Published by Wasmuth. Edited by Ingeborg Flagge, Peter Cachola Schmal, Hélène Binet, Ulrike Brandi, Raoul Bunschoten and Christoph Geissmar-Brandi. Essays by Tadao Ando, Sverre Fehn, Gerhard Wolf and Annina Goetz.
Light and shadow belong together. Yet the increasing number of artificial light sources on earth are resulting in continuously decreasing zones of shadow and darkness. In architecture, the growing use of glass and other translucent layers questions the very significance of shadows. Do they protect against or cause a loss of brightness? Do we even need shadows today at all? The Secret of the Shadow explores these "holes in the light" through perceptual psychology, historical accounts of their use in architectural teaching, and an overview of their role in classical modern architecture. Additionally, 50 "shadow seekers" from around the world, including Pritzker Prize-winning architects Tadao Ando and Sverre Fehn, contributed a work of their own that reveals the importance of shadows in contemporary architectural concepts.
Published by The Museum of Modern Art, New York. Edited by Terence Riley.
Transparency and luminescence have reemerged in the vocabulary of architecture, and light and “lightness” have become key concepts for a significant number of contemporary architects, as well as artists who create installations. Recent work by these designers recalls the use of transparent materials in early modern structures, but they have introduced new ideas and technical solutions. In doing so, they have redefined the relationship between the observer and the structure by interposing elements that both veil and illuminate. In this architecture of lightness, buildings become intangible, structures shed their weight and facades become unstable, dissolving into an often luminous evanescence. The 33 projects illustrated in this book exemplify this emerging sensibility, which is examined in a penetrating essay by Terence Riley, chief curator of the department of architecture and design at The Museum of Modern Art, that places the new work in a broad historic and cultural perspective. More than 30 architects are represented in this international selection, and it includes a broad range of building types, scales and technologies, from the small Leisure Studio created by a group of young Finnish architects to Renzo Piano's enormous Kansai International Airport in Japan. Also shown are the Goetz Collection in Munich by Herzog & de Meuron, the Fondation Cartier in Paris by Jean Nouvel, the ITM Building in Matsuyama, Japan, by Toyo Ito, and a set design by Tod Williams and Billie Tsien. Each project includes a description by Terence Riley or Anne Dixon.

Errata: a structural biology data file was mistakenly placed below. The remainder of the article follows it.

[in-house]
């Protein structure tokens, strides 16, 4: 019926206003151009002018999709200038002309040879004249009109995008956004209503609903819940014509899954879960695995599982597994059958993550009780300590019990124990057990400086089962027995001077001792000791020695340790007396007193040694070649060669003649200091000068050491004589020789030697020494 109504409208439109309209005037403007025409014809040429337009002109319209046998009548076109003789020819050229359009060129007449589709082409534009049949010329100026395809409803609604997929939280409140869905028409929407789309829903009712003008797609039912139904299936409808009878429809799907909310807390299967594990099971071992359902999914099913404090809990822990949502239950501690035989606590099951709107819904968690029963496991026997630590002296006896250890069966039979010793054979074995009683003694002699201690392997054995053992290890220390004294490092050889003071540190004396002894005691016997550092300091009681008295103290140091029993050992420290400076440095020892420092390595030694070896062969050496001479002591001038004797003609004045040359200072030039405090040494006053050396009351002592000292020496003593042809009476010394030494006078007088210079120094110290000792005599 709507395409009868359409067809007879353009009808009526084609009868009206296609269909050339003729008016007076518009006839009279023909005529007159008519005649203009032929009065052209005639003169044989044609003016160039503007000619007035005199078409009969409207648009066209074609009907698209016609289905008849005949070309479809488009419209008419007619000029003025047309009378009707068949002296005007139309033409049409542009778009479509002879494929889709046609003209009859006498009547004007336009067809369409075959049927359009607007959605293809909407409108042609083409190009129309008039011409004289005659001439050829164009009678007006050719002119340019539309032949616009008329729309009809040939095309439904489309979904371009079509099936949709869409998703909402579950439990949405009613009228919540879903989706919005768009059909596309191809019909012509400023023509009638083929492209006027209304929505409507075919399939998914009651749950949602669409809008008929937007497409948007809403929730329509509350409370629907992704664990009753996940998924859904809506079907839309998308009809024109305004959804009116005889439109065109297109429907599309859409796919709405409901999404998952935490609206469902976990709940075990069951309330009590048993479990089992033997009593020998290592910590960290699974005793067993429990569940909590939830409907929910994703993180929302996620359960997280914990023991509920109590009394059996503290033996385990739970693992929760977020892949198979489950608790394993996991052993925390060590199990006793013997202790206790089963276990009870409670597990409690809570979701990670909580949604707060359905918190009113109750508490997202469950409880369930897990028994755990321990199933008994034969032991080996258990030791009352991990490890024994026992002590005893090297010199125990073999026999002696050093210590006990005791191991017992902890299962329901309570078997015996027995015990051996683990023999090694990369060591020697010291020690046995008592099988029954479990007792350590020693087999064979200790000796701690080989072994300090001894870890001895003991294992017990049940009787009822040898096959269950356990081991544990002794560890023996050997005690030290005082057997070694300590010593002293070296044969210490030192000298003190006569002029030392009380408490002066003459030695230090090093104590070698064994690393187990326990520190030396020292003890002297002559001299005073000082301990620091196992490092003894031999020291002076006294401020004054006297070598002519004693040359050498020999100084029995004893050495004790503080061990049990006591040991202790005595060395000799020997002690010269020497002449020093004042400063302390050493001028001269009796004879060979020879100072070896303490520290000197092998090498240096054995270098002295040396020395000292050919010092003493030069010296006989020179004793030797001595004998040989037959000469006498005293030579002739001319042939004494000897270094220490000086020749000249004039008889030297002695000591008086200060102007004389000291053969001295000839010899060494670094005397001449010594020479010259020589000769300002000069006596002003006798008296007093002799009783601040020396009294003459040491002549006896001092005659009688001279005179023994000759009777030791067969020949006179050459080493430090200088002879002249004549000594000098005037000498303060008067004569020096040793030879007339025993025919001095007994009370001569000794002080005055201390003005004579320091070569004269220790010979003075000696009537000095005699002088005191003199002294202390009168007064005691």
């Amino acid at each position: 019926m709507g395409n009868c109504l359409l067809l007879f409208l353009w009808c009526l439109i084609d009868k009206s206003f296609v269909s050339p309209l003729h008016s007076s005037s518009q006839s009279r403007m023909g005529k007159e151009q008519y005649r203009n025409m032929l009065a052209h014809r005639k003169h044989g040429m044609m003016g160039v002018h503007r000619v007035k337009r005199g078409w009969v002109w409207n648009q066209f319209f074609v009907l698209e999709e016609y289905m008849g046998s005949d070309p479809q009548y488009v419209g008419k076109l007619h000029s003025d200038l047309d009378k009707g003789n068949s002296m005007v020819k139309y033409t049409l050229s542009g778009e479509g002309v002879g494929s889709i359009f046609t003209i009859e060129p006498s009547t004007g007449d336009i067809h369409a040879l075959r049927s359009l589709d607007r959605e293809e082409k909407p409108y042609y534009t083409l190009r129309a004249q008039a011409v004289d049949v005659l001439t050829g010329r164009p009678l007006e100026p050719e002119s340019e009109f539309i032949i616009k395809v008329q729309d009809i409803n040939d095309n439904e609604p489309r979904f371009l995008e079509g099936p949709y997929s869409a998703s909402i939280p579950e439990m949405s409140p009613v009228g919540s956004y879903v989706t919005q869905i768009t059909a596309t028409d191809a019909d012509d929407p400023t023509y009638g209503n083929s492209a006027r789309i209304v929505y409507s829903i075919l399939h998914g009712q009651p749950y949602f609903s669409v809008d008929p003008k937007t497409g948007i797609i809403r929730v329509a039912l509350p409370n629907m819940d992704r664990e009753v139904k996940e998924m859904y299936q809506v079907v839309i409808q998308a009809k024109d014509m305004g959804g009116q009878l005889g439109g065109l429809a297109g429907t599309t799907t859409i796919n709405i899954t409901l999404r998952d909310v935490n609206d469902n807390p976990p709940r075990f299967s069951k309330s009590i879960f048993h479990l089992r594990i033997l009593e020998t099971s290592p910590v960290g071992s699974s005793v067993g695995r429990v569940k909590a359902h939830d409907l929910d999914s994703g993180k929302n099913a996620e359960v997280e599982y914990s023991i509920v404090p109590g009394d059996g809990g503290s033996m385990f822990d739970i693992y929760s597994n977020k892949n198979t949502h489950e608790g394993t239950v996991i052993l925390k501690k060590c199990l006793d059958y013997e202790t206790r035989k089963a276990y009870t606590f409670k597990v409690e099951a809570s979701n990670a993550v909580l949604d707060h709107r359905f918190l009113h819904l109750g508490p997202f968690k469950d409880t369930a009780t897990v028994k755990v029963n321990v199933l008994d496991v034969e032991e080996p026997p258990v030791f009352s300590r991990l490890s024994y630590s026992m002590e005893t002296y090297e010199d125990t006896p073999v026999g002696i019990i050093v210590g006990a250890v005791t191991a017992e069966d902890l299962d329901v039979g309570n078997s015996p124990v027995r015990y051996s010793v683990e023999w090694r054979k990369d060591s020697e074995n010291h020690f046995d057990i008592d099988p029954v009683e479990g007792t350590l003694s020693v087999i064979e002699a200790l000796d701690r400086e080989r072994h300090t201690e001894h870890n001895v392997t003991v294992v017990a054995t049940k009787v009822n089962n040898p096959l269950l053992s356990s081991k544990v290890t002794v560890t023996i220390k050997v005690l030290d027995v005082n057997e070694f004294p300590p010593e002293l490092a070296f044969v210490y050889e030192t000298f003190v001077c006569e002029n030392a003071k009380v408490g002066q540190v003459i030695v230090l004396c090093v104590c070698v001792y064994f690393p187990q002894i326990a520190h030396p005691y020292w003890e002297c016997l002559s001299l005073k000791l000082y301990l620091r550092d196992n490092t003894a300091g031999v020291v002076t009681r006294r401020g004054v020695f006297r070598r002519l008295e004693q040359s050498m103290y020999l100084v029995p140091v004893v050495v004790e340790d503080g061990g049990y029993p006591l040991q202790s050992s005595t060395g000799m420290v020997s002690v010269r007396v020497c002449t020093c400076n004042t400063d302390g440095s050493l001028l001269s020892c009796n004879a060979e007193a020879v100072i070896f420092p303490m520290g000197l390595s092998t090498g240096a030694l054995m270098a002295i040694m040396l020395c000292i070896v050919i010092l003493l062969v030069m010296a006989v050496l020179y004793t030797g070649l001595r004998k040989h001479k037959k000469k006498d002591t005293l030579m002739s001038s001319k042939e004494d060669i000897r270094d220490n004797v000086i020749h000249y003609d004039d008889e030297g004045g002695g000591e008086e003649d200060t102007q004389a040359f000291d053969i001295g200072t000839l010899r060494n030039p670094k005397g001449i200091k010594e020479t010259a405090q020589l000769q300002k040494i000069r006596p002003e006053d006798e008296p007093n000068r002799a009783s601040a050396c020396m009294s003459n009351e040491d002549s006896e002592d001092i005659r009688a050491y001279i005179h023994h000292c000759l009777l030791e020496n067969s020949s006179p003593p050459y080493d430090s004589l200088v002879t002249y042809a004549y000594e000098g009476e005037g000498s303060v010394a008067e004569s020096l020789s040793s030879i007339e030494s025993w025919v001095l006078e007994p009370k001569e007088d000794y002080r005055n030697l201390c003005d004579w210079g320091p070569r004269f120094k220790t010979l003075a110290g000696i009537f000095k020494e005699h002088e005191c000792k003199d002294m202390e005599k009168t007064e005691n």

Published by NAi Publishers. Text by Cecil Balmond, Gaston Bekkers, Sylvia Lavin, Hélène Lemoîne, Tim Ronalds, Renz van Luxemburg, Kayoko Ota. Contributions by Chris Dercon, Petra Blaisse.
This first extensive survey of the work of Petra Blaisse, the internationally known Dutch garden and interior designer, comes at the right time. Blaisse, who has been collaborating with Rem Koolhaas's Office for Metropolitan Architecture and other major architectural concerns for many years, just finished her largest and best-known project in the U.S., the much-lauded Seattle Public Library's gardens and interior. A "library" of local plant life surrounds the building, and a tiled carpet designed after a garden leads patrons in. Blaisse is passionate about uniting interior and exterior space. She sees them as continuous, and says of her unusual synergy of design roles, that "They are totally different professions, yet they are completely connected: open the window and the garden comes in, the curtain comes out." Her work, situated in the margin between design and architecture, indicates new directions and possibilities for each field. A conversation between Blaisse and curator Kayoko Ota runs throughout Inside Outside, while the balance of the book documents 20 projects ranging from contained interior interventions to larger landscape designs, each described in photography, sketches and drawings.